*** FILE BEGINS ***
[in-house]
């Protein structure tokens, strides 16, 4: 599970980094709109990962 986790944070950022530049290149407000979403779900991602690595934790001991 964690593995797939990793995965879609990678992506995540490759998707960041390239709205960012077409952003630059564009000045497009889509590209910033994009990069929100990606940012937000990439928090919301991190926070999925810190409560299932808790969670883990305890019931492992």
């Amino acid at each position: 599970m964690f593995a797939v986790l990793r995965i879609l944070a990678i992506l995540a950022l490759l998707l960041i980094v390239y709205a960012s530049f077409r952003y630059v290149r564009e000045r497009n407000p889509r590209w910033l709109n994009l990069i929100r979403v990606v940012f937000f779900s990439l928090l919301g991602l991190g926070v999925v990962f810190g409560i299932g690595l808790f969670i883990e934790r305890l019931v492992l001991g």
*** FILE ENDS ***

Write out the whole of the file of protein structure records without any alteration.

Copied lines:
[in-house]
């Protein structure tokens, strides 16, 4: 599970980094709109990962 986790944070950022530049290149407000979403779900991602690595934790001991 964690593995797939990793995965879609990678992506995540490759998707960041390239709205960012077409952003630059564009000045497009889509590209910033994009990069929100990606940012937000990439928090919301991190926070999925810190409560299932808790969670883990305890019931492992």
């Amino acid at each position: 599970m964690f593995a797939v986790l990793r995965i879609l944070a990678i992506l995540a950022l490759l998707l960041i980094v390239y709205a960012s530049f077409r952003y630059v290149r564009e000045r497009n407000p889509r590209w910033l709109n994009l990069i929100r979403v990606v940012f937000f779900s990439l928090l919301g991602l991190g926070v999925v990962f810190g409560i299932g690595l808790f969670i883990e934790r305890l019931v492992l001991g």